Maybe it has something to do with the American work ethic, or perhaps it is my Germanic heritage, but whatever the root cause, I have a difficult time taking vacation. I am lucky; I have a job that provides generous paid time off. Not all Americans have that luxury. In fact, about one in four Americans has no paid vacation time or holidays as a  job benefit. Even so, I still have a hard time breaking away.

And yet, God commanded us to take Sabbath time., designating the first day of every week as time to reorient oneself to a right relationship with God, and to take sufficient time to rest and recharge. If God considers Sabbath time so important, why do I have such a difficult time taking the vacation time I am granted? Why are many Americans working themselves into illness and poor health? Why is paid vacation and holiday time a “benefit” offered to the lucky workers and not all working Americans?

In case you think I’m odd, read this article posted on Salon’s website. You might also wish to review this policy brief, entitled “No-vacation nation USA– a comparison of leave and holiday in OECD countries,” by Rebecca Ray and John Schmitt that is referenced in the article. Produced for the European Trade Union Institute for Research, Education and Health and Safety, the report provides a comparison of paid leave and holiday time for 21 wealthy countries (16 European countries, Australia, Canada, Japan, New Zealand, and the United States). After reading the entries for the other countries describing the various governmental policies for how paid leave and vacation time is guaranteed to workers, here is the statement for the United States: “United States law offers no statutory paid leave. The only exceptions are for government contractors and subcontractors covered under the Davis-Bacon Act (18).”

Here’s another telling excerpt from the report’s introduction (p. 2):

In the absence of government standards in the United States, almost one in four workers there has no paid leave and no paid public holidays at all. According to U.S. government survey data, the average worker in the U.S. private sector receives only about nine days of paid leave and about six paid public holidays per year, substantially less than the minimum legal standard set in the rest of world’s rich economies excluding Japan (which guarantees only 10 paid-leave days and requires no paid public holidays).

You can access the entire report here.

We are conditioned to think that vacation and holiday time may lead to lower productivity and sloth, even though credible research says otherwise.  If you do have paid vacation time and holidays as part of your work package, be thankful–and take it. Your body, your mind, your family, and your spirit will thank you.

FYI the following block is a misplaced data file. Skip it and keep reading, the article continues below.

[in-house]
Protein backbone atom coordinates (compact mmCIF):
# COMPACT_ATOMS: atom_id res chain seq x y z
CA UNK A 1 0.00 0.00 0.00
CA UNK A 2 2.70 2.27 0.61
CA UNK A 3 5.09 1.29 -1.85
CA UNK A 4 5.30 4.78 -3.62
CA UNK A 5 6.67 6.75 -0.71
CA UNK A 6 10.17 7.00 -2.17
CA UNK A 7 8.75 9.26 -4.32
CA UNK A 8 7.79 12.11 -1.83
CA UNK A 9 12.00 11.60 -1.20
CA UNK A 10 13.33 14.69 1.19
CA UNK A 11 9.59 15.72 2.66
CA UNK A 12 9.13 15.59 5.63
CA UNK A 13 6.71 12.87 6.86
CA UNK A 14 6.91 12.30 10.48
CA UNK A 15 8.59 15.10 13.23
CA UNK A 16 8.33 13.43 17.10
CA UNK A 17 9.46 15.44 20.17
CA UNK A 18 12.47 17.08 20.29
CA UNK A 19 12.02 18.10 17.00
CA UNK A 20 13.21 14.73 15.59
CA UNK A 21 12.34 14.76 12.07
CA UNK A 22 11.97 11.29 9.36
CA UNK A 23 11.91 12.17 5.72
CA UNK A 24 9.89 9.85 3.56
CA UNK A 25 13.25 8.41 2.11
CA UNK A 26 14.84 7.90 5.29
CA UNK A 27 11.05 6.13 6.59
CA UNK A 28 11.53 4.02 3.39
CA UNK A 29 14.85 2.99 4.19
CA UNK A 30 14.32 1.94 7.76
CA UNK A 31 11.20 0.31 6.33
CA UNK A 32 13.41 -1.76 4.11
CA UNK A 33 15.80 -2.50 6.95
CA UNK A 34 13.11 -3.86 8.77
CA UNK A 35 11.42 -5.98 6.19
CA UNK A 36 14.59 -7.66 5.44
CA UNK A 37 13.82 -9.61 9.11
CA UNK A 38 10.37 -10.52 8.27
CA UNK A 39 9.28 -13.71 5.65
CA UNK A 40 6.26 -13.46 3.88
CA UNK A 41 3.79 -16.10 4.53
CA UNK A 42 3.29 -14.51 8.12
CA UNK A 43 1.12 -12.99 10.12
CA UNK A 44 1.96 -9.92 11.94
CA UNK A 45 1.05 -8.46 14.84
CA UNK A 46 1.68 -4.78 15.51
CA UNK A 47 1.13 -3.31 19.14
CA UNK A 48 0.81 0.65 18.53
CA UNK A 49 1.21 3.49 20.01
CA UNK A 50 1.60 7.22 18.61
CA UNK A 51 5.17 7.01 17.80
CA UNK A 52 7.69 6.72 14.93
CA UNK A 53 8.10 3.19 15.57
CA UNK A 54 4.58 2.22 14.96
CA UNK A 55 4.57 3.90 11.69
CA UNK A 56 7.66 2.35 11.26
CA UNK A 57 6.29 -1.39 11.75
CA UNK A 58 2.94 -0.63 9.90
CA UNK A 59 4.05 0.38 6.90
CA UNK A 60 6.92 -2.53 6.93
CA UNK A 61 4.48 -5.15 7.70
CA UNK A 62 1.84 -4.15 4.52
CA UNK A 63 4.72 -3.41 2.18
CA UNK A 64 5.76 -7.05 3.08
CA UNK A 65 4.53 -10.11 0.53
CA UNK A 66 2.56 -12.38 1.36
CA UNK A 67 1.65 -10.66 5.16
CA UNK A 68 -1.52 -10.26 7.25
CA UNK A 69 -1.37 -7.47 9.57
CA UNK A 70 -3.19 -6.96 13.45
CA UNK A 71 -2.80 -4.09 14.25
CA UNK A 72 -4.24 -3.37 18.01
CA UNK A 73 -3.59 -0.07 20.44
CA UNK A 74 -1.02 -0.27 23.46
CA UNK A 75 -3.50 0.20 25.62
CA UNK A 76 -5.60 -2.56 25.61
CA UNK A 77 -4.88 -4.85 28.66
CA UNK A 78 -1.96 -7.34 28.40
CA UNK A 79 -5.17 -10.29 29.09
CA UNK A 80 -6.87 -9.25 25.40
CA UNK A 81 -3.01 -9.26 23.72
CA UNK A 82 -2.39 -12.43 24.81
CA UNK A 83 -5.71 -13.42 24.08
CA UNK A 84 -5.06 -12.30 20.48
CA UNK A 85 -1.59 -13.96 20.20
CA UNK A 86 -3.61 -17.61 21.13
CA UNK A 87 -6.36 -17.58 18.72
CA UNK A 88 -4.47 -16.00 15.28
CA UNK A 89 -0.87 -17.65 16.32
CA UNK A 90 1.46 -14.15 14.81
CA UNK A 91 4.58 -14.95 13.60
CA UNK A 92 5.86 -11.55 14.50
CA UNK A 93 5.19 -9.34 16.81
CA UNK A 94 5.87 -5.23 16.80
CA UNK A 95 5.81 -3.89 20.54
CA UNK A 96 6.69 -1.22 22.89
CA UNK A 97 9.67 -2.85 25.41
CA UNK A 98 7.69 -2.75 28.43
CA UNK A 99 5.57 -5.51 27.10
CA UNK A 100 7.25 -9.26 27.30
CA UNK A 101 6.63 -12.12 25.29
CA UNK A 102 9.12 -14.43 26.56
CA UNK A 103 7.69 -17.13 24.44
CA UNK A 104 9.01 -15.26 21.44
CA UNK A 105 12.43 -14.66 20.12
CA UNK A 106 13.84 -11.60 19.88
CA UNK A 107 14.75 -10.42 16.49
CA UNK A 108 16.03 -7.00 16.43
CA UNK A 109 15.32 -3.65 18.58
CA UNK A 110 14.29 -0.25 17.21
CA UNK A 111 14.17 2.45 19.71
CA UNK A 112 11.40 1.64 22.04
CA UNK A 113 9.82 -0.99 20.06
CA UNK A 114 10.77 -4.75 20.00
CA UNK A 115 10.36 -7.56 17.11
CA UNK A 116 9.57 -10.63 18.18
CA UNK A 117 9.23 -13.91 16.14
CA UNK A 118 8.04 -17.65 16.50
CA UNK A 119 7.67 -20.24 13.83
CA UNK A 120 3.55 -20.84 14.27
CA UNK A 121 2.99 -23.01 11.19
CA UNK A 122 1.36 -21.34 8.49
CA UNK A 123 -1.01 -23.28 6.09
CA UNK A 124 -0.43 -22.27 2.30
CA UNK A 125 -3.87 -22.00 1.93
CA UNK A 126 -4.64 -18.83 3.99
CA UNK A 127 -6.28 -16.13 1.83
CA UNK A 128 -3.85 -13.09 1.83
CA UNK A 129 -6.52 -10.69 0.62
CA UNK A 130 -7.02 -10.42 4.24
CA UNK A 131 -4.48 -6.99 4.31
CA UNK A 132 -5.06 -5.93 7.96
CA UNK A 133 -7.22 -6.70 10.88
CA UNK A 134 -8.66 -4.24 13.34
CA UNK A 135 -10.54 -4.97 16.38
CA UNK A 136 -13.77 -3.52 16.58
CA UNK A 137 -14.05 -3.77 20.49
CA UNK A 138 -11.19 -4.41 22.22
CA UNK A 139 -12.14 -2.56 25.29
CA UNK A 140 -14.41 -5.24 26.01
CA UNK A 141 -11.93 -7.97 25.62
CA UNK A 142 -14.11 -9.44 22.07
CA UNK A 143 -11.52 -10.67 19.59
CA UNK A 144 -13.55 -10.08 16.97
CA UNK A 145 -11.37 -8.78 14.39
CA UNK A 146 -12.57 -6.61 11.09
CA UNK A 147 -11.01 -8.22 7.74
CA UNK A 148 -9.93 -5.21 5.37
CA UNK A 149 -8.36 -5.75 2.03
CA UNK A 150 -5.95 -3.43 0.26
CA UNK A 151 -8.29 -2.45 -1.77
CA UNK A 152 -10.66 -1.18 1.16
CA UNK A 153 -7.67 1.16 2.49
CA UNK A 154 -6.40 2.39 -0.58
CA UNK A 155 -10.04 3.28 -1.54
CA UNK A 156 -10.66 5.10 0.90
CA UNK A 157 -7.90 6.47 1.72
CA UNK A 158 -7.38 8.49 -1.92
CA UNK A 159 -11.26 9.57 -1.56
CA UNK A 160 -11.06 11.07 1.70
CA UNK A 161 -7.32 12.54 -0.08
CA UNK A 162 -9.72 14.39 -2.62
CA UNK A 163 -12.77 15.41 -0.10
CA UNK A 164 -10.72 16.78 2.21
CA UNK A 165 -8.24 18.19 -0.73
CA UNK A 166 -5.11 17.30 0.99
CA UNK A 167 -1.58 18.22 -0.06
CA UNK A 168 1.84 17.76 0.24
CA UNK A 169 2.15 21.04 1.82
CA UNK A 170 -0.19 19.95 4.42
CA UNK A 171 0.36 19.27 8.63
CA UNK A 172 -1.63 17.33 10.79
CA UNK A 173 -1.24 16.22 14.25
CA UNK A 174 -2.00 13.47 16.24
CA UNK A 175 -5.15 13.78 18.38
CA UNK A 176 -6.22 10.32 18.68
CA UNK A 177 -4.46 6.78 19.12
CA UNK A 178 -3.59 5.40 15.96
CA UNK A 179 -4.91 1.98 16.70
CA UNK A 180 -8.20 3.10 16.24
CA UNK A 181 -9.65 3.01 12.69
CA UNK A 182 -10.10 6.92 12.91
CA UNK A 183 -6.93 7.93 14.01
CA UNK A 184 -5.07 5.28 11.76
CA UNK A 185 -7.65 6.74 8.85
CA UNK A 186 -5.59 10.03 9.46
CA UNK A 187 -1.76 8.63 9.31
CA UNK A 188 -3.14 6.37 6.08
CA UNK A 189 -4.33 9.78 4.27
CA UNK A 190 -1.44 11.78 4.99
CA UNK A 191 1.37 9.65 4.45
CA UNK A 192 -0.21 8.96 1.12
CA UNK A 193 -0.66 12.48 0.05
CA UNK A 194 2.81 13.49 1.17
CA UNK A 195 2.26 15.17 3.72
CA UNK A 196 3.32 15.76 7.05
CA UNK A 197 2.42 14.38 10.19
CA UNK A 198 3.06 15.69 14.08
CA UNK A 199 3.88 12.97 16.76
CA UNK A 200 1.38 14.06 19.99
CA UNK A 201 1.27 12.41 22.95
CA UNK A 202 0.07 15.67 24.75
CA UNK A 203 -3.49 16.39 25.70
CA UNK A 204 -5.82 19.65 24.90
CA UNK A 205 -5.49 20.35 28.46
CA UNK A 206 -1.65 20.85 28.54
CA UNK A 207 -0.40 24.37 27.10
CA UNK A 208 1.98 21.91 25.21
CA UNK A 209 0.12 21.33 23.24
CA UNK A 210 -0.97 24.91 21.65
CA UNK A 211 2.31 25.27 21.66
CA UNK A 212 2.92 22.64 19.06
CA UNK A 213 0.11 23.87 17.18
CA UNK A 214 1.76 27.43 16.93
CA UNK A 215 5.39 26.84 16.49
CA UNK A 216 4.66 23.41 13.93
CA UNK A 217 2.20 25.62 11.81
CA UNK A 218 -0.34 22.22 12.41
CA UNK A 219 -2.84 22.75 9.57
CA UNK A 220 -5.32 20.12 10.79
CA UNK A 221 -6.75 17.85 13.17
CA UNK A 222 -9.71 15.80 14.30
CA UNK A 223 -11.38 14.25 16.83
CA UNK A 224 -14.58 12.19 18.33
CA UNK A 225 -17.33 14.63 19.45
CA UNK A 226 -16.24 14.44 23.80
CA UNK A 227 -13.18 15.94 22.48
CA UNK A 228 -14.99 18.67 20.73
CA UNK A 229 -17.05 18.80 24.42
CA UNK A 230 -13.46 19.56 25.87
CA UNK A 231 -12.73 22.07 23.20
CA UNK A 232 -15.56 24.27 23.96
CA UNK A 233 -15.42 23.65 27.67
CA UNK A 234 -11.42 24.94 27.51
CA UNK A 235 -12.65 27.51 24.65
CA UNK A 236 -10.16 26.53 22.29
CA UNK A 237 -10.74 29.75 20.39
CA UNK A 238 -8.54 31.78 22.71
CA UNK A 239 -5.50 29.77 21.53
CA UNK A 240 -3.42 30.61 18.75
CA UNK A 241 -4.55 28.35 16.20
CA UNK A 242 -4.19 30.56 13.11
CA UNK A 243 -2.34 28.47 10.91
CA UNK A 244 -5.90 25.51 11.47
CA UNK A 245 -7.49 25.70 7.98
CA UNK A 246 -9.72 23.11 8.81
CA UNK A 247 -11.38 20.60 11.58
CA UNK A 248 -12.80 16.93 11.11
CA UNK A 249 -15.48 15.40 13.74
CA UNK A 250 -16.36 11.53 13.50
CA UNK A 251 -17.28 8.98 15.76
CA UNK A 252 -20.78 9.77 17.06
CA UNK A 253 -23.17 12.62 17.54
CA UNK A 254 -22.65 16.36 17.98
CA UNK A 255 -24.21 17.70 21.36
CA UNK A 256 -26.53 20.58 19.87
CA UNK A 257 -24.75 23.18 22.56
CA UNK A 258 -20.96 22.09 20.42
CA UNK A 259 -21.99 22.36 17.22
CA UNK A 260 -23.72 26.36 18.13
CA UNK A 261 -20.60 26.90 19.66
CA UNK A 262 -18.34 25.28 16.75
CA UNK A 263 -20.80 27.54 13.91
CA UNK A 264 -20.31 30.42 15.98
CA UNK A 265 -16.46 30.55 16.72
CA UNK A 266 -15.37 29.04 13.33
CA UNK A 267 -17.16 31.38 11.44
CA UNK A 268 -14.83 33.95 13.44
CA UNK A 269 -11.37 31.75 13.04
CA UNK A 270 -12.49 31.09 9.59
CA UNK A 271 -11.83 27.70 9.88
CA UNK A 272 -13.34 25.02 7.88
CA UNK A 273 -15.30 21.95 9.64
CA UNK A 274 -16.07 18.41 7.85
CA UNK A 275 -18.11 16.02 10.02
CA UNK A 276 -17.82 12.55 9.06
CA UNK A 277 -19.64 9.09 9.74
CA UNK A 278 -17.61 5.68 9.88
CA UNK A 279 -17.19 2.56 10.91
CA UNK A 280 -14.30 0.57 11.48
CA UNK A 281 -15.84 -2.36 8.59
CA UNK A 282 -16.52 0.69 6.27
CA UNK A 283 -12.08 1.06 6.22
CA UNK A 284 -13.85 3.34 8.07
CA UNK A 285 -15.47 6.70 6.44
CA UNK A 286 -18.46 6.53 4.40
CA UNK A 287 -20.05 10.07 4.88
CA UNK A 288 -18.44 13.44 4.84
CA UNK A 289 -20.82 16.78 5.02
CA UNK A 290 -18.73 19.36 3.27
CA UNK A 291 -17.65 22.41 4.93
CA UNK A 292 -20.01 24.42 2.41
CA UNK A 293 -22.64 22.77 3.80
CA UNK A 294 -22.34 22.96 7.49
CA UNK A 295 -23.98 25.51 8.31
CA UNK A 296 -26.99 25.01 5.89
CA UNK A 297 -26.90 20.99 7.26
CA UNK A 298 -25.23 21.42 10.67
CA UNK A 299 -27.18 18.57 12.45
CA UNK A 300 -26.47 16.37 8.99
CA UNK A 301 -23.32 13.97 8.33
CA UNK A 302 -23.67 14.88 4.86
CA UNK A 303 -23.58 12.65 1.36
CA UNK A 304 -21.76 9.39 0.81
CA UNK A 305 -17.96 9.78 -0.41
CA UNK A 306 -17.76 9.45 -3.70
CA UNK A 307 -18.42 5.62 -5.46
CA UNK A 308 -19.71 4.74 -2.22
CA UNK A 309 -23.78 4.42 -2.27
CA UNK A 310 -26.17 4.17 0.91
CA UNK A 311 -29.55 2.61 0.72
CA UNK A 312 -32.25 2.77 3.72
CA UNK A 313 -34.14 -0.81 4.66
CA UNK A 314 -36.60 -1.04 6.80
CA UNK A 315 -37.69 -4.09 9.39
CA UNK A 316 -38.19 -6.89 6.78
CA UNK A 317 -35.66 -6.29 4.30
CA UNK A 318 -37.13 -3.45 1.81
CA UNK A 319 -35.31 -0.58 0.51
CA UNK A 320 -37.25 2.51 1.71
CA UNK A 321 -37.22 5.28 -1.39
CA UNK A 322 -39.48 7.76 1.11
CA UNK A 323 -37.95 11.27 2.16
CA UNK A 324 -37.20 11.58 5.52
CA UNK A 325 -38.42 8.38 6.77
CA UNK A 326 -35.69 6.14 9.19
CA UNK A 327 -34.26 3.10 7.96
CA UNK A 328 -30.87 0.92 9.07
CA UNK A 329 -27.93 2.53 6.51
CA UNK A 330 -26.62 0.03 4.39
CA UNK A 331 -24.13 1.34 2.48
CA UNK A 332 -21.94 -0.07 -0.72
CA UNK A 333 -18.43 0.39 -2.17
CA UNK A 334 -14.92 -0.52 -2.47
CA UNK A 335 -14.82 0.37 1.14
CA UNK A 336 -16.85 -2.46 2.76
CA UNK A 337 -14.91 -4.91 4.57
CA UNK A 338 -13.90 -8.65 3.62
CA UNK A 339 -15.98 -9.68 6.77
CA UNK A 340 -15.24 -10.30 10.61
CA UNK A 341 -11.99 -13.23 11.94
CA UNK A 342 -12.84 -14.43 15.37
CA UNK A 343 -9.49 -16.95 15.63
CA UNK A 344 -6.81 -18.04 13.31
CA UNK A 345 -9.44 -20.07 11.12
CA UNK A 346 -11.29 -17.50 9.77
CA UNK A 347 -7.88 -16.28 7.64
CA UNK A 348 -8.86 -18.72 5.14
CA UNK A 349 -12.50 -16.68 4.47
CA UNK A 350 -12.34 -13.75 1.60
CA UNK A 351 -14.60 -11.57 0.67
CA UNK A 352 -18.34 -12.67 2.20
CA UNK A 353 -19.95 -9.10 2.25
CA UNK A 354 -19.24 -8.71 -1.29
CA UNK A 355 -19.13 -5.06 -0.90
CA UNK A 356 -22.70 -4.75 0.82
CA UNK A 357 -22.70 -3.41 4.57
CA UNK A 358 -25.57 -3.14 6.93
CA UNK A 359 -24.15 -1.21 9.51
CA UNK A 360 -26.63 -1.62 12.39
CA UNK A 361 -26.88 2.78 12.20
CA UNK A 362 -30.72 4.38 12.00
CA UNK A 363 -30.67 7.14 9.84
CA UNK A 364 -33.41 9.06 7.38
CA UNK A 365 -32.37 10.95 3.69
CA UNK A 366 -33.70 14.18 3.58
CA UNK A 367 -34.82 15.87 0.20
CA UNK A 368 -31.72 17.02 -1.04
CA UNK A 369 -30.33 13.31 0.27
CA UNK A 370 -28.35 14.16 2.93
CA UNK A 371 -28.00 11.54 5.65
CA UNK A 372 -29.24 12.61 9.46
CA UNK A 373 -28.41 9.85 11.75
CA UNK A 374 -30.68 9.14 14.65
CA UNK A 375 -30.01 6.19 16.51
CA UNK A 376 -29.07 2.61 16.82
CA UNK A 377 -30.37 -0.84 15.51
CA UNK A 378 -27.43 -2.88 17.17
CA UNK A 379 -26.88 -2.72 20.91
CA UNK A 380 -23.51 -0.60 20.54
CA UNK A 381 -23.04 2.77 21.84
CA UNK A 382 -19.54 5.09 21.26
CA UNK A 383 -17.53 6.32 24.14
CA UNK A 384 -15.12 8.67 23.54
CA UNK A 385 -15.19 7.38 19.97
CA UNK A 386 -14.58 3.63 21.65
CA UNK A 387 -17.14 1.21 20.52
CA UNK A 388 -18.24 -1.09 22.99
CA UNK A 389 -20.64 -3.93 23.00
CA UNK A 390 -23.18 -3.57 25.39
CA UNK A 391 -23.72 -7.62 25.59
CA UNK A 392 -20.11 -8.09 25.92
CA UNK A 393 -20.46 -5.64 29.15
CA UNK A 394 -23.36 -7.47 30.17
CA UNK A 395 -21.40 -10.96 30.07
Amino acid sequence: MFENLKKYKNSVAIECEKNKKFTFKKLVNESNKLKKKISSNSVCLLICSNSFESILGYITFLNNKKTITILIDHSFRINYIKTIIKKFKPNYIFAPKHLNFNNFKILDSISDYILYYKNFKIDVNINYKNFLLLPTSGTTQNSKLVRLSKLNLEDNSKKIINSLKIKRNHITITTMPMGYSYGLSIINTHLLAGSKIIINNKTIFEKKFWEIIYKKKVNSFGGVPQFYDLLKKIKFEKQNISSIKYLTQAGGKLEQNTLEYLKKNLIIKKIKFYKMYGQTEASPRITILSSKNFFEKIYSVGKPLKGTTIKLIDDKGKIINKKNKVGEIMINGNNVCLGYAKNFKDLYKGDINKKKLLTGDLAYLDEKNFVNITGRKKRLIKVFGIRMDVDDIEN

Super Bowl Sabbath

In 2011, more than 93 million people watched the Super Bowl. I suspect a lot of folks are gearing up to watch this year’s re-match between the Giants and Patriots. If you are among those numbers, more power to you! I hope it’s a good game, a good time, and an opportunity to relax and enjoy the company of family and friends.

As for me, I’m going to enjoy a little Sabbath time. I may watch a movie or read a book. I don’t have anything special planned, and that’s o.k. Time to rest, relax, and quiet my mind is the order of the day.

So, for today, I’m signing off to take a Super Bowl sabbath — and a nap. I am simply thankful for a little quiet time to end a busy weekend.

Blessings and peace — football or not!

Image by RMTip21 used under Creative Commons License. Thanks!

Naps are Nice

This afternoon I came home from a very good day at Trinity Lutheran Church and took a long, luxurious nap that was both needed and nice. I was tired in a good way; we had lively conversation in our book discussion group, wonderful worship followed by “Coffee and Conversation,” and then a visit to a dear lady in a nearby nursing home.

I can remember as a young child simply hating naps. Now as an adult I look at naps as a luxury and take every reasonable opportunity to catch a few extra minutes of sleep. Our culture moves so fast that we’ve lost the concept of an afternoon time of rest and rejuvenation. In fact, Americans as a whole do not get enough sleep and suffer from sleep deprivation.

Our bodies are geared for an afternoon nap. According to an article posted on about.com, most people experience natural drowsiness about eight hours after waking. A nap can restore and rejuvenate a person, along with providing some much needed health benefits. The afternoon “siesta” is still the norm in many Latin American and a few European countries.

Maybe we’d all feel better and be more effective by allowing time for a daily power nap of 15 minutes to an hour in length. God commanded us to observe the Sabbath for our own benefit, but most of us fill those extra weekend hours with other activities. What if we took a “mini-Sabbath” every day in the form of a power nap and a prayer, some quiet time with a cup of tea, or 30 minutes of stretching, yoga, and/or meditation? I’d be willing to bet we’d see a drop in stress and a few more smiles.

As for me, I am thankful for today’s nap. Combined with spending time with God, the good folks at Trinity, and my family, it was a wonderful day and a fine start to another week.

How about you? When was the last time you took a nap?

Photo by In My Eyes Photo used under Creative Commons License. Thanks!